GSA Cutting Non-Compliant Vendors from Contract Schedules
With an ever-tightening budget, the General Services Administration (“GSA”) is continuously looking for cost-saving measures. Its latest means of cutting costs involves removing non-compliant vendors from the GSA schedule contracts. The most recent GSA schedule contract to be reviewed was the Information Technology (IT) Schedule, Schedule 70.
In 2012, GSA announced that it would begin reviewing its procedures for granting contracts or renewing contracts for schedule holders, as well as begin moving to a demand-based model, where schedules that are oversaturated with vendors would be closed to new companies, or outdated special item numbers (SIN) would be removed. The hope is that this will help the companies that are already on schedule to maintain their schedule, and will remove what the GSA calls “dead ends” from its schedules – essentially products or services that the government is no longer buying.
Part of a vendor’s requirement to keep its GSA schedule is to report a minimum of $25,000 in sales on its GSA contract over the course of a calendar year. Vendors must show $25,000 in sales over the first two years that it has its GSA schedule, but then the $25,000 requirement becomes an annual compliance requirement. GSA conducted a careful review of Schedule 70, one of the largest GSA schedule contracts, and approximately 1,000 vendors were notified that their contract was being canceled; there are still over 5,000 vendors on Schedule 70. GSA anticipates saving $3.2 million a year in administrative costs by cutting these contracts.
There are over 19,000 contractors with GSA schedules, and the number of companies seeking a schedule contract has doubled over the last several years. GSA has been diligent in canceling contracts that have not had any sales over a five-year period, but now they have stepped up their efforts to cancel contracts that don’t meet the annual $25,000 sales requirement. In 2013, GSA schedules accounted for about $34.8 billion in sales to the government. With that kind of volume, it shouldn’t be that difficult for a vendor that is actively marketing its GSA contract and seeking GSA contract awards to meet the annual dollar requirement.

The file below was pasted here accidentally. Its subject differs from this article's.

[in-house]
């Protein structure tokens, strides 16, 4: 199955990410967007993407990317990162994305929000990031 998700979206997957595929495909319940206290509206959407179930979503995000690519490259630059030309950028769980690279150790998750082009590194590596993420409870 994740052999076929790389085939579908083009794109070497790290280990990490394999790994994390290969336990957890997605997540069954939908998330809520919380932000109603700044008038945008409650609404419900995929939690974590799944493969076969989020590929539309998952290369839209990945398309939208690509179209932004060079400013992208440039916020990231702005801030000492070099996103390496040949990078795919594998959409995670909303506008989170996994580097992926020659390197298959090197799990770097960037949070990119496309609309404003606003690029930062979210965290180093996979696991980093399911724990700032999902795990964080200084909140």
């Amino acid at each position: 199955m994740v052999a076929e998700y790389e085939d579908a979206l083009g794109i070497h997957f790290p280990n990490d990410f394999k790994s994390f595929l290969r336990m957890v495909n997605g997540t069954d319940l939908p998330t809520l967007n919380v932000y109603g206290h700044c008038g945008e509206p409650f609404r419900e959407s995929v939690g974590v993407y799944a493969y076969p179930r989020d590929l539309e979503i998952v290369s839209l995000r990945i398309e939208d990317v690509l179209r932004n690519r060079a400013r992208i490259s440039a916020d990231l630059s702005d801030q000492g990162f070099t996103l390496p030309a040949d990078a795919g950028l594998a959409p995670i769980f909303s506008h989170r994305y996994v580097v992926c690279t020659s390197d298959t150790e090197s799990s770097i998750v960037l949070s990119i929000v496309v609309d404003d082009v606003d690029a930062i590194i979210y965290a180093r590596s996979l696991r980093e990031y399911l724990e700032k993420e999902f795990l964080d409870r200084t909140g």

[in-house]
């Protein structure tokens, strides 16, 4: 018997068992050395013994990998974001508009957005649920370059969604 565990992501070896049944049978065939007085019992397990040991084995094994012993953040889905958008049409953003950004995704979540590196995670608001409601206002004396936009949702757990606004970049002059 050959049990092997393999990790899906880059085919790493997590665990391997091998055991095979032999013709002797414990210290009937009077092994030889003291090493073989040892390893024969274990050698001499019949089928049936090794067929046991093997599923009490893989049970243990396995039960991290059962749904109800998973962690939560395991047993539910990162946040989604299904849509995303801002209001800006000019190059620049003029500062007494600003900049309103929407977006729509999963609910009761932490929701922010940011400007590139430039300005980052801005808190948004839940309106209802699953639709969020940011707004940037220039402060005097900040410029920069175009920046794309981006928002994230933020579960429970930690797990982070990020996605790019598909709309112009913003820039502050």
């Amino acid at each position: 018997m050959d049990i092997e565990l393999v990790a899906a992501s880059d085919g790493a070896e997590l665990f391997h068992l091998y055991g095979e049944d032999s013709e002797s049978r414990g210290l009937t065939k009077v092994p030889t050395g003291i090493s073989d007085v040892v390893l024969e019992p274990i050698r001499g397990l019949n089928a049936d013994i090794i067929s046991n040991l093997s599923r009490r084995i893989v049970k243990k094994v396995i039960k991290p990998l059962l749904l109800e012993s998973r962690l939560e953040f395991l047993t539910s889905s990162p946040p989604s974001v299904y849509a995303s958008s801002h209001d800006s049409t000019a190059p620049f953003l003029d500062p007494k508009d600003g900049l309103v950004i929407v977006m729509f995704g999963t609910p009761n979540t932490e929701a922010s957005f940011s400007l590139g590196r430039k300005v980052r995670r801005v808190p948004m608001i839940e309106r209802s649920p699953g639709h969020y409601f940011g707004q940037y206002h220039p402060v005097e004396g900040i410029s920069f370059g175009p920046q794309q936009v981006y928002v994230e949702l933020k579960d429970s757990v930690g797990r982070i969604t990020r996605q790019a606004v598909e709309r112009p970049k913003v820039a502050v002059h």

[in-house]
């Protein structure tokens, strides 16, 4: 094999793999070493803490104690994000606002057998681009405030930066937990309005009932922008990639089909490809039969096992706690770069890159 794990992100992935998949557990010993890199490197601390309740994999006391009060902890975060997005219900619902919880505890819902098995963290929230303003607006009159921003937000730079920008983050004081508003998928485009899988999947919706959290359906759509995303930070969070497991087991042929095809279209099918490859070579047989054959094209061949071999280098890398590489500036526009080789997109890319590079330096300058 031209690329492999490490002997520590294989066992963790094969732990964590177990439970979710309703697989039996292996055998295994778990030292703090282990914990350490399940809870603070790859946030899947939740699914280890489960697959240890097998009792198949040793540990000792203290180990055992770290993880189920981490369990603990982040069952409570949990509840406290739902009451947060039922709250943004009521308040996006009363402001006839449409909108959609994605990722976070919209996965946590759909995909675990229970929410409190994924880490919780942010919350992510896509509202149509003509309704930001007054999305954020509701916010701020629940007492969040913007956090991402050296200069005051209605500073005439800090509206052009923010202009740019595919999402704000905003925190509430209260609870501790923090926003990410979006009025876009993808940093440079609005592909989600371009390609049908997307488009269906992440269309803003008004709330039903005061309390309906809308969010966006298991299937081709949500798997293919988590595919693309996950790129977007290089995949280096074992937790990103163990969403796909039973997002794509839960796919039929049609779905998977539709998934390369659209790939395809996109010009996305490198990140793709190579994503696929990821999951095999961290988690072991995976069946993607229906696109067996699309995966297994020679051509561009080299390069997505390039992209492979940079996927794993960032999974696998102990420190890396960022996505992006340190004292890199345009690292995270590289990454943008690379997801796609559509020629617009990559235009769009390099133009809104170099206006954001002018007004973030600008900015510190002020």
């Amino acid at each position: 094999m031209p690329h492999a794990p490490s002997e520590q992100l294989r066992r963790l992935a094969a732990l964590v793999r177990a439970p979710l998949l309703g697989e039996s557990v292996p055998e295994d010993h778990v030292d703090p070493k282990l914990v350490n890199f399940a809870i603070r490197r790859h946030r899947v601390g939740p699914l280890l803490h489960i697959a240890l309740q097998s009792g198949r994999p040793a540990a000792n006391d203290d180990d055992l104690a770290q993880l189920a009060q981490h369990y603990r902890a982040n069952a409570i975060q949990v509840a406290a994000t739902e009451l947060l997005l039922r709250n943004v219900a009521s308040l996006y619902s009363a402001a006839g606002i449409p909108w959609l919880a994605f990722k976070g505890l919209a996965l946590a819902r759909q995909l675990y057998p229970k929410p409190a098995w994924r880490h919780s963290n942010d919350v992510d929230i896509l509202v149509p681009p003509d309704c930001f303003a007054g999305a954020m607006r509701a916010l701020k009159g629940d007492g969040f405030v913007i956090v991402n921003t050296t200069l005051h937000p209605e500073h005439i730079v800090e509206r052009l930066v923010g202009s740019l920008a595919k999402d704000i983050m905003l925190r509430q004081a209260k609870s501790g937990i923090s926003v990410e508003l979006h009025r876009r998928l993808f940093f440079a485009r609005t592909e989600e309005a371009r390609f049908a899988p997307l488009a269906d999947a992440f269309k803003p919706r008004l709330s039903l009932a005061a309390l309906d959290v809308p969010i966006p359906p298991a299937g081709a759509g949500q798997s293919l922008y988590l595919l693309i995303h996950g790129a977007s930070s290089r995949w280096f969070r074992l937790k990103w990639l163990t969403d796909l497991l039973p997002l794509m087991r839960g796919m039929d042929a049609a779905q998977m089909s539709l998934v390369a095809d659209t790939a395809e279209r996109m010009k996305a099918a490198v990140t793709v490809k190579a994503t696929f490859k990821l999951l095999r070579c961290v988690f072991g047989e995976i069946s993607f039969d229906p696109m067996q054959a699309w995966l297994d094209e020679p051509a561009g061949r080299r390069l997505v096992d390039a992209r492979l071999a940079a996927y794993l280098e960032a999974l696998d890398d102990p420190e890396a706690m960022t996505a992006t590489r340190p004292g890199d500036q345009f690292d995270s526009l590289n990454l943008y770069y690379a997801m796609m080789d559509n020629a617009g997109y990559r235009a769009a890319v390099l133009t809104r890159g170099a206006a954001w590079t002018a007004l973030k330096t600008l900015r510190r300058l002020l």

If you feel that your contract is at risk of being canceled or you are struggling to meet the minimum requirement for your schedule, there is help available. GSA offers multiple education and training resources on its website, and will work with vendors on marketing techniques. Cherry Bekaert GovCon consultants are also available to discuss your schedule contract, and can assist you in searching for solicitations and with proposal development.